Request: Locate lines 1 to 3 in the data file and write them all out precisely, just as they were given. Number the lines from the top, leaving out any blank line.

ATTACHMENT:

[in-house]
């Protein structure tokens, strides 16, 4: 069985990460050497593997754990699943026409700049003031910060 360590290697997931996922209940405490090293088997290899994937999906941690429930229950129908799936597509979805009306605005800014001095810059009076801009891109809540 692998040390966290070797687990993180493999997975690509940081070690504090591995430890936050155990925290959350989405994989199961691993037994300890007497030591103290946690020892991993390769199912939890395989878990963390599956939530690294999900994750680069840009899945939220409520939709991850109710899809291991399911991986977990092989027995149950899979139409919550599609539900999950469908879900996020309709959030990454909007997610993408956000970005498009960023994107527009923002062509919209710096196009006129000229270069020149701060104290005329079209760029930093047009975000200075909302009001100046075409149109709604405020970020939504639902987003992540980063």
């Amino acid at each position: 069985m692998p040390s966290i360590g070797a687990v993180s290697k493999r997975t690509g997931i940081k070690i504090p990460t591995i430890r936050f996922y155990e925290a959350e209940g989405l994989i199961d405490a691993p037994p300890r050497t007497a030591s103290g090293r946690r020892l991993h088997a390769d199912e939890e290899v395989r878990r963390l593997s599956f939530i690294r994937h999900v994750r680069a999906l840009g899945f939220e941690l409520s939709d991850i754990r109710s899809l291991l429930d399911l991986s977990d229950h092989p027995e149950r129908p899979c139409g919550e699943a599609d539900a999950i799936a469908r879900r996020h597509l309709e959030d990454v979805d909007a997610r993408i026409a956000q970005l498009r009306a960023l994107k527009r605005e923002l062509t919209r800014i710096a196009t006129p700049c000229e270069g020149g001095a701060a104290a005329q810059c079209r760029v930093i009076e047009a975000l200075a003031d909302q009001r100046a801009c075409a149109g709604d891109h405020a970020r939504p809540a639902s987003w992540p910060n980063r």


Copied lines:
[in-house]
């Protein structure tokens, strides 16, 4: 069985990460050497593997754990699943026409700049003031910060 360590290697997931996922209940405490090293088997290899994937999906941690429930229950129908799936597509979805009306605005800014001095810059009076801009891109809540 692998040390966290070797687990993180493999997975690509940081070690504090591995430890936050155990925290959350989405994989199961691993037994300890007497030591103290946690020892991993390769199912939890395989878990963390599956939530690294999900994750680069840009899945939220409520939709991850109710899809291991399911991986977990092989027995149950899979139409919550599609539900999950469908879900996020309709959030990454909007997610993408956000970005498009960023994107527009923002062509919209710096196009006129000229270069020149701060104290005329079209760029930093047009975000200075909302009001100046075409149109709604405020970020939504639902987003992540980063």
């Amino acid at each position: 069985m692998p040390s966290i360590g070797a687990v993180s290697k493999r997975t690509g997931i940081k070690i504090p990460t591995i430890r936050f996922y155990e925290a959350e209940g989405l994989i199961d405490a691993p037994p300890r050497t007497a030591s103290g090293r946690r020892l991993h088997a390769d199912e939890e290899v395989r878990r963390l593997s599956f939530i690294r994937h999900v994750r680069a999906l840009g899945f939220e941690l409520s939709d991850i754990r109710s899809l291991l429930d399911l991986s977990d229950h092989p027995e149950r129908p899979c139409g919550e699943a599609d539900a999950i799936a469908r879900r996020h597509l309709e959030d990454v979805d909007a997610r993408i026409a956000q970005l498009r009306a960023l994107k527009r605005e923002l062509t919209r800014i710096a196009t006129p700049c000229e270069g020149g001095a701060a104290a005329q810059c079209r760029v930093i009076e047009a975000l200075a003031d909302q009001r100046a801009c075409a149109g709604d891109h405020a970020r939504p809540a639902s987003w992540p910060n980063r």